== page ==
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A condensate heat exchanger is provided for recovering heat from condensate draining from a condensate boiler.

Farrell, Christopher C. (Plymouth, GB)
Billett, Robert A. (Bath, GB)
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Zenex Technologies Limited (Exeter, GB)
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Primary Examiner:
Attorney, Agent or Firm:
1. A condensate heat exchanger for use with a condensing boiler, characterised by the heat exchanger being placed in a condensate drain path for draining condensate from the boiler.

2. A condensate heat exchanger as claimed in claim 1, further comprising a vessel for storing condensate, and a fluid flow path for a fluid being in thermal contact with condensate in the vessel.

3. A condensate heat exchanger as claimed in claim 2, characterised in that the fluid flow path is a pipe passing through condensate stored within the vessel.

4. A condensate heat exchanger as claimed in claim 2, in which the fluid flow path carries water from a cold main for delivery to a boiler for heating.

5. A condensate heat exchanger as claimed in claim 1 in combination with a condensing boiler.

6. A combination as claimed in claim 5, further comprising at least one additional heat recovery device placed in a flue gas path from the boiler.

7. A combination as claimed in claim 6, in which cold water from a water main flows in series through the condensate heat exchanger and the at least one additional heat recovery device.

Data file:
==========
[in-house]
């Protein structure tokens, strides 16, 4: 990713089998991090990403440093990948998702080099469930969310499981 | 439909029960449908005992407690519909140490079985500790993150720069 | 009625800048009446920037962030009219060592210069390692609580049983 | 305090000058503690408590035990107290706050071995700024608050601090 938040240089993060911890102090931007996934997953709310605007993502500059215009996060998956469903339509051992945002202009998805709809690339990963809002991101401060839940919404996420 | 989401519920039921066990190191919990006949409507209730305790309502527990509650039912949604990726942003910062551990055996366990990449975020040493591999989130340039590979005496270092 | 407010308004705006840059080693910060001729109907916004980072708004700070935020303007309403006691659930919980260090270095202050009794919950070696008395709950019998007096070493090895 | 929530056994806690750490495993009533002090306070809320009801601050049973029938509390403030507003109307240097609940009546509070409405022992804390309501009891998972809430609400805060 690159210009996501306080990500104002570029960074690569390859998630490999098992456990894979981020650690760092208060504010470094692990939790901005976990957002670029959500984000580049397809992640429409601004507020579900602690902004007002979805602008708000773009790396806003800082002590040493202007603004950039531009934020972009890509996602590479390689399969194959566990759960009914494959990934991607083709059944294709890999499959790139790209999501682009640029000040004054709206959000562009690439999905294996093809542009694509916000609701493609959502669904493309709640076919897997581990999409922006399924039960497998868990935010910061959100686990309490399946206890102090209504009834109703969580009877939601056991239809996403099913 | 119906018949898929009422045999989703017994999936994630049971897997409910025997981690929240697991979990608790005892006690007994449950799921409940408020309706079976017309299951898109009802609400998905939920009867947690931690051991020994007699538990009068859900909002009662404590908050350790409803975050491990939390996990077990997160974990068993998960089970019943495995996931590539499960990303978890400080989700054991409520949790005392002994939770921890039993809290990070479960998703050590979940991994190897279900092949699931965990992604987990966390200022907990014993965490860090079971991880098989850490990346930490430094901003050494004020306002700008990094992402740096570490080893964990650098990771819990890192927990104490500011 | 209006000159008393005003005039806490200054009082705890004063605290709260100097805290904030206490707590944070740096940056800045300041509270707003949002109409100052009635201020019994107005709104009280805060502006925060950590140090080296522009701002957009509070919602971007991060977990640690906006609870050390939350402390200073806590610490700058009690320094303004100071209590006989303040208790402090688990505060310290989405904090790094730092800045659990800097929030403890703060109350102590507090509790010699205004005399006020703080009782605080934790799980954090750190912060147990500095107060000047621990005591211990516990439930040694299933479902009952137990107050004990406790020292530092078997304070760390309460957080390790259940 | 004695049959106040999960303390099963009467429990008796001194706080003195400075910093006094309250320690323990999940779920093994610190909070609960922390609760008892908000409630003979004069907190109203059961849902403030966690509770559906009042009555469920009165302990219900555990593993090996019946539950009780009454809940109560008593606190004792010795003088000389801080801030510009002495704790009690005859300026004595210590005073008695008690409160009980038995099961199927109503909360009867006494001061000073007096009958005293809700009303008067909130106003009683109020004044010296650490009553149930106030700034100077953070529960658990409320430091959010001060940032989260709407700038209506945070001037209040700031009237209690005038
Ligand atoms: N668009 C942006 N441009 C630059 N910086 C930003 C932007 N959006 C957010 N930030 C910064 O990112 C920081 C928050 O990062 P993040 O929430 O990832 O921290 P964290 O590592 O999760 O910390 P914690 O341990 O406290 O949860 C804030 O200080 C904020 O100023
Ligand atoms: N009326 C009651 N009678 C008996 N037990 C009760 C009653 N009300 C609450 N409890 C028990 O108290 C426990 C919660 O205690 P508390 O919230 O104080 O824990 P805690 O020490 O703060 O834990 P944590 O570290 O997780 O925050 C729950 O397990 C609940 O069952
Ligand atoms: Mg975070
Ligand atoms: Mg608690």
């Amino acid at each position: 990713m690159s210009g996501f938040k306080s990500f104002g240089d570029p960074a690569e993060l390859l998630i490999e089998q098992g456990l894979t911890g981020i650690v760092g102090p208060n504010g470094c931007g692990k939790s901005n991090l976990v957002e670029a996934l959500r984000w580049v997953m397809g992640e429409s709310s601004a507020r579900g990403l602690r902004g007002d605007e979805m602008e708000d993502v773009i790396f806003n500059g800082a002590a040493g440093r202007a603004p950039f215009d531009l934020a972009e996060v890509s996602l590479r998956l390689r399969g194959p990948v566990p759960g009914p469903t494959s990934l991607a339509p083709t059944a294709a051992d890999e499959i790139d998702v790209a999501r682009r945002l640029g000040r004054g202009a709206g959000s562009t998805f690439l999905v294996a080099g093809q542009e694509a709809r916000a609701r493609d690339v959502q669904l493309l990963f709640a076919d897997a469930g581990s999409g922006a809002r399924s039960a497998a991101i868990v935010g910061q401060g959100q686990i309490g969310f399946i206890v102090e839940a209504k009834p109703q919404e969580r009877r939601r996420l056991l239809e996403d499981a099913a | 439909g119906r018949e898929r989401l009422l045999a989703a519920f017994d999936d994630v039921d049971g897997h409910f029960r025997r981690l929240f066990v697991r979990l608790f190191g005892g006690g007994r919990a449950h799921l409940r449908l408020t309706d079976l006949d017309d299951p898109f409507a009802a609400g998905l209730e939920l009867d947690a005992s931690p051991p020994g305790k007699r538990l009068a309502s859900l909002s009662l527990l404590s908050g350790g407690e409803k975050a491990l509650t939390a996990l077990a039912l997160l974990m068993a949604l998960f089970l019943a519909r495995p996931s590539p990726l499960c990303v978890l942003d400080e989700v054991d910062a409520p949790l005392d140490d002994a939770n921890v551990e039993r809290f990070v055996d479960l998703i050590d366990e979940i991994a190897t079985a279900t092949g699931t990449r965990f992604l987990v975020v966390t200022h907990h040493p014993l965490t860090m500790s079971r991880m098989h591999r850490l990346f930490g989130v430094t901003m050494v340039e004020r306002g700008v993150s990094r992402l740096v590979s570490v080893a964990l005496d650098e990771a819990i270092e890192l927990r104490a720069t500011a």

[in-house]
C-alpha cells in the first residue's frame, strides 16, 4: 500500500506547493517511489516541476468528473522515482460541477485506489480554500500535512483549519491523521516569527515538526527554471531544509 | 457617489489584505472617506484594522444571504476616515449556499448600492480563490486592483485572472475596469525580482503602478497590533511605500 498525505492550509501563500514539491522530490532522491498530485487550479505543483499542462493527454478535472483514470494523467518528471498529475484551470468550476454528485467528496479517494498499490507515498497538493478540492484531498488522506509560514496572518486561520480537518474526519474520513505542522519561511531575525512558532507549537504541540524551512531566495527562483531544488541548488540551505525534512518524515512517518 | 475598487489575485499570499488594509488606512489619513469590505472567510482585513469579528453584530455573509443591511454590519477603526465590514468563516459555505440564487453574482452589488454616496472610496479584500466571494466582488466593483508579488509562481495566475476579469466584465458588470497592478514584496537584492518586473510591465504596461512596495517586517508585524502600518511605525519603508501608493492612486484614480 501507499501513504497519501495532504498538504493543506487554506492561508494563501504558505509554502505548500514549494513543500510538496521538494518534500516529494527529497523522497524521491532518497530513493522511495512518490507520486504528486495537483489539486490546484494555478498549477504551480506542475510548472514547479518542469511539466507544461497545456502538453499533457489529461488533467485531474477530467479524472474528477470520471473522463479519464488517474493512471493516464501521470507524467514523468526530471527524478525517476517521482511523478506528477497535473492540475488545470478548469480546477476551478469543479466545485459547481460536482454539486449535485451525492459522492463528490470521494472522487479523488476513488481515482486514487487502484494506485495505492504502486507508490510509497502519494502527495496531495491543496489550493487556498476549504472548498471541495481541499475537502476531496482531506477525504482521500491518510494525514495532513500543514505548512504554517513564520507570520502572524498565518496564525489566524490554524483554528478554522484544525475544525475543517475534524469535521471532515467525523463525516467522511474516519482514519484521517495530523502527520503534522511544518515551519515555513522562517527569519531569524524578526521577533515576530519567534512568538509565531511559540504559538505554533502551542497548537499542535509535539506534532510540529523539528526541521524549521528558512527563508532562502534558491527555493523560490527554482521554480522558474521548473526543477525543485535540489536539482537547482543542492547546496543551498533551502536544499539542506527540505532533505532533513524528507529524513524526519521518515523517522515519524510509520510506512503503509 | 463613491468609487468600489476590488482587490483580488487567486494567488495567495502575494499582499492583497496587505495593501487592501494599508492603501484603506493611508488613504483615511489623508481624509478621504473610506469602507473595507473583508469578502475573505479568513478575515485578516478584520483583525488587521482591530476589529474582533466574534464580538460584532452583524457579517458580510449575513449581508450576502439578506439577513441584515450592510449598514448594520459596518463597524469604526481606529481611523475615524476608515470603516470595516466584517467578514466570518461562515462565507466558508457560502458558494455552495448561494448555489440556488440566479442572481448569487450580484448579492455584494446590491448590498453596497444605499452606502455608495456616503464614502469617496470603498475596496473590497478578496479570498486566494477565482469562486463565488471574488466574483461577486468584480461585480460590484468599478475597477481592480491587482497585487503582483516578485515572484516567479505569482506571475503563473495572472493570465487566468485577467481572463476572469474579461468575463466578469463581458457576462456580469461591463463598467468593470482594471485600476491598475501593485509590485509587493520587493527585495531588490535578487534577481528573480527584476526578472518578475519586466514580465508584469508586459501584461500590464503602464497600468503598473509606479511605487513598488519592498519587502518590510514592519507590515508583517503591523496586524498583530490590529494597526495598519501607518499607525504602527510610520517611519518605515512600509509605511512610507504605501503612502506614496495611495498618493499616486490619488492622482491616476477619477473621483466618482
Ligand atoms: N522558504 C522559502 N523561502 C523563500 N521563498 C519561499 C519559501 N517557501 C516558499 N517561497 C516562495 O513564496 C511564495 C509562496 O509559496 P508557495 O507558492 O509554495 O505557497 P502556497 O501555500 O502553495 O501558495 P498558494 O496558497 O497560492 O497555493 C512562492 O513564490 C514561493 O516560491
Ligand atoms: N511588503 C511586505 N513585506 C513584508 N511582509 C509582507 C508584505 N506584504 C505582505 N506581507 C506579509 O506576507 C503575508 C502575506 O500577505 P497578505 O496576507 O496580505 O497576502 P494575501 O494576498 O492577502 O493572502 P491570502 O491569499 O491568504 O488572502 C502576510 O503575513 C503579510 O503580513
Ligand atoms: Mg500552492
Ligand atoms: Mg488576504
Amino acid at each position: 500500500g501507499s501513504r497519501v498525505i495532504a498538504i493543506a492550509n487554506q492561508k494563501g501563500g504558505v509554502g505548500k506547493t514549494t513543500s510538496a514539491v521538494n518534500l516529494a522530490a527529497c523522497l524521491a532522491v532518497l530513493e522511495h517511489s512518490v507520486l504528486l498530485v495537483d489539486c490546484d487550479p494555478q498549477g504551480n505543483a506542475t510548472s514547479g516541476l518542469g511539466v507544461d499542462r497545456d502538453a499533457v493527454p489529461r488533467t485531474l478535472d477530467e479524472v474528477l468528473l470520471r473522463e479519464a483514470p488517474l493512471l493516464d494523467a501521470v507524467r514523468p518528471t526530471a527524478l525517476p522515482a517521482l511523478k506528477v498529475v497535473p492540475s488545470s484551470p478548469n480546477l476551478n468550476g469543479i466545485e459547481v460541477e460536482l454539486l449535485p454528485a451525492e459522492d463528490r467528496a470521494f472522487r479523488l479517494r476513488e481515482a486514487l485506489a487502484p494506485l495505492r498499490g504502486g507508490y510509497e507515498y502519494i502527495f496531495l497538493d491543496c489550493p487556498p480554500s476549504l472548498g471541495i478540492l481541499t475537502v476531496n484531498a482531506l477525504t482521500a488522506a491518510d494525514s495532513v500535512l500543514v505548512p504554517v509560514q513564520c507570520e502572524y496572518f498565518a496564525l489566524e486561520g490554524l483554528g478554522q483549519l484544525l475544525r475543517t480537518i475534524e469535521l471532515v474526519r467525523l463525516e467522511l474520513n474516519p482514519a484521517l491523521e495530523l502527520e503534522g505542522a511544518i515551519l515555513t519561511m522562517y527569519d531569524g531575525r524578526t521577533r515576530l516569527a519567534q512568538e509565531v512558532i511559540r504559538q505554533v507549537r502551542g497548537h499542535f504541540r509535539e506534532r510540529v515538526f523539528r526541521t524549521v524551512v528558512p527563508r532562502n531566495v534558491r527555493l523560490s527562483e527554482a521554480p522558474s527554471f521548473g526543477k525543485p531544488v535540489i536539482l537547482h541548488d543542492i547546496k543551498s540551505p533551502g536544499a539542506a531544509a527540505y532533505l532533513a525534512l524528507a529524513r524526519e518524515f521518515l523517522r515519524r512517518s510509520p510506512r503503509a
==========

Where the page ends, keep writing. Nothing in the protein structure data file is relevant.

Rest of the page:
8. A combination as claimed in claim 6, wherein the further heat recovery device includes a thermal store.

9. A combination as claimed in claim 8, in which the thermal store is replenished by condensate from the flue gas.



The present invention relates to a condensate heat exchanger.


Many dwellings use condensing boilers as their source of heating and domestic hot water because such boilers offer increased efficiency when compared to non-condensing boilers. The operation of a condensing boiler is well known and need not be described in detail here. However, by way of a reminder, a condensing boiler seeks to cool the gas produced from its burner portion to below the dew point such that water vapour in the heated gas starts to condense thereby giving up its latent heat of vaporisation. In practise this means seeking to cool the flue gas to below 58° C. or thereabouts. The condensate, which still has a temperature of around 57° C. or 58° C. is then ducted along a drain path and expelled.